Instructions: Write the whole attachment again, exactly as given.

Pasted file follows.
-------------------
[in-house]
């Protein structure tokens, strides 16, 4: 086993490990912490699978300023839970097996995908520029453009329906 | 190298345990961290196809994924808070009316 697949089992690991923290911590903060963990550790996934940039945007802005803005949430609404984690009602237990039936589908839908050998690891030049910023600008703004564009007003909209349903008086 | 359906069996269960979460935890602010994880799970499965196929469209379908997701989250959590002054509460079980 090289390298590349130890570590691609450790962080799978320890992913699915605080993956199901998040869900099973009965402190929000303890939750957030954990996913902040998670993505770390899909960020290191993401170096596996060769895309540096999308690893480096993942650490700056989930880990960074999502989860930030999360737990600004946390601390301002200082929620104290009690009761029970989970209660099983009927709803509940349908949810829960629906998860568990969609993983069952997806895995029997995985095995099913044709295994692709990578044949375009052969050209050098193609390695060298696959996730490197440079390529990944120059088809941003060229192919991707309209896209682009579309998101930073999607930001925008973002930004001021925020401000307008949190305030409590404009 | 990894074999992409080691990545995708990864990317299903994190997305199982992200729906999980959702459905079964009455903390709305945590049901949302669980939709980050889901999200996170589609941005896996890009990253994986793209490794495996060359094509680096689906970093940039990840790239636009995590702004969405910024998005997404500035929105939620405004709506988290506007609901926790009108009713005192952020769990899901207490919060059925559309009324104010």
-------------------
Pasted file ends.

[in-house]
């Protein structure tokens, strides 16, 4: 086993490990912490699978300023839970097996995908520029453009329906 | 190298345990961290196809994924808070009316 697949089992690991923290911590903060963990550790996934940039945007802005803005949430609404984690009602237990039936589908839908050998690891030049910023600008703004564009007003909209349903008086 | 359906069996269960979460935890602010994880799970499965196929469209379908997701989250959590002054509460079980 090289390298590349130890570590691609450790962080799978320890992913699915605080993956199901998040869900099973009965402190929000303890939750957030954990996913902040998670993505770390899909960020290191993401170096596996060769895309540096999308690893480096993942650490700056989930880990960074999502989860930030999360737990600004946390601390301002200082929620104290009690009761029970989970209660099983009927709803509940349908949810829960629906998860568990969609993983069952997806895995029997995985095995099913044709295994692709990578044949375009052969050209050098193609390695060298696959996730490197440079390529990944120059088809941003060229192919991707309209896209682009579309998101930073999607930001925008973002930004001021925020401000307008949190305030409590404009 | 990894074999992409080691990545995708990864990317299903994190997305199982992200729906999980959702459905079964009455903390709305945590049901949302669980939709980050889901999200996170589609941005896996890009990253994986793209490794495996060359094509680096689906970093940039990840790239636009995590702004969405910024998005997404500035929105939620405004709506988290506007609901926790009108009713005192952020769990899901207490919060059925559309009324104010």